In one embodiment, the mechanical switch 148 may be located on the side of the portable device or the top of the portable device. Similarly an optional shift key or button 150 may be located on the side or top of the portable device. Actuation of the optional shift key 150 by itself does not cause any effect, and is only effective when pressed simultaneously during the actuation of another key or switch, such as the mechanical switch 148. In other embodiments, location of the mechanical switch 148 and the optional shift key 150 does not have to be on the side or top of the device, but may only be easily accessible when the device is stored in a pocket. In these embodiments, convenience of actuating the mechanical switch 148 and the optional optional shift key 150 is essential so that a single hand may actuate both concurrently. It should be noted that although a linear sliding switch is illustrated, other forms may include, but not limited to, a rotary switch, a rocker switch, a toggle switch and a tactile switch etc. may also be used. Similarly, the optional shift key can take on different forms such as a push button or a slider etc.
The cover 202 may sometimes be a part of the casing, but often, at least a portion of the input device, generally a key pad, is hidden by the cover. Activation of the phone involves either actuation of buttons, dials, sliders, keys, touch screen, or touch pad on the cover or the sliding action of the cover to expose the input device hidden from sight. The speaker is generally located on the upper portion of the device while the microphone is located on the lower portion of the device. There is generally at least some keys or buttons 204 on the cover 202 near the display device 207.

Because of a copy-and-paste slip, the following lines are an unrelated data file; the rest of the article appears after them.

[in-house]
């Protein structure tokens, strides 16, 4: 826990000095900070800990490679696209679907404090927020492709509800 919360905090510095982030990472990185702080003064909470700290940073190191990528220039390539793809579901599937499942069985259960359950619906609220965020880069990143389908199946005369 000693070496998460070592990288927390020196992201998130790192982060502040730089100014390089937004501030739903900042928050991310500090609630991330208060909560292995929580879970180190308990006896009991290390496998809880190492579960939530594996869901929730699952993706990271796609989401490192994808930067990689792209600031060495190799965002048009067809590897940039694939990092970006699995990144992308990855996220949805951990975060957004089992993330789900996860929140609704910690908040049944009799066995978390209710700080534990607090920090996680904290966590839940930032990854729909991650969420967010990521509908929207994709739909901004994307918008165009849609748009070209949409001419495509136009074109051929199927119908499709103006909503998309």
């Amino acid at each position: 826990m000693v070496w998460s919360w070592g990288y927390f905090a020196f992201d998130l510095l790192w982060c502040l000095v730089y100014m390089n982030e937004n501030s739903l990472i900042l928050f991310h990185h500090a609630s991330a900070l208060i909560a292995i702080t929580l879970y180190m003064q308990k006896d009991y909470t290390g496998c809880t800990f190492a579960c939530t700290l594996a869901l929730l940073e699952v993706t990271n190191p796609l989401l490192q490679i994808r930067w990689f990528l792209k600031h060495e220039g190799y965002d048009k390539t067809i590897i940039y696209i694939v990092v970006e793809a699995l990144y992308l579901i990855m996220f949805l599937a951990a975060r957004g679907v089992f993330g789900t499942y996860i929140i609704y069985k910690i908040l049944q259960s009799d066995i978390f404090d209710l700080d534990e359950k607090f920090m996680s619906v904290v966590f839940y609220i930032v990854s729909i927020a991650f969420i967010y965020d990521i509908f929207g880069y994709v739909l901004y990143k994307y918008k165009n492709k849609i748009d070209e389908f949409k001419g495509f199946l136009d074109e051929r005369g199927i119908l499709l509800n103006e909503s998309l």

In one embodiment, the mechanical switch may be positioned on the top of the sliding cover 202 or the top of the case 201 where accidental actuation of the switch based on handling of the device is minimized. The optional shift key 208 may be positioned on the side of the device at 90 degrees away from the mechanical switch. In this embodiment, actuation of both the mechanical switch and the optional shift key can be easily performed using one hand. In other embodiments, the positioning of either or both the mechanical switch and the optional shift key 208 can be arbitrarily placed on the exterior surface of the portable device with the only objective being easy access when the device is in a pocket or purse as well as ease of use such as a single hand or a one or two finger operation. Although a linear sliding switch is illustrated, other forms of switches such as a rotary switch, rocker switch, toggle switch and tactile switch etc. may also be used. Similarly, the optional shift key can take on other forms such as a push button or a slider etc.
In one embodiment, the mechanical switch 306 is positioned on top of the casing 301 with the optional shift key 307 on the side 90 degrees away. Similar to the positioning in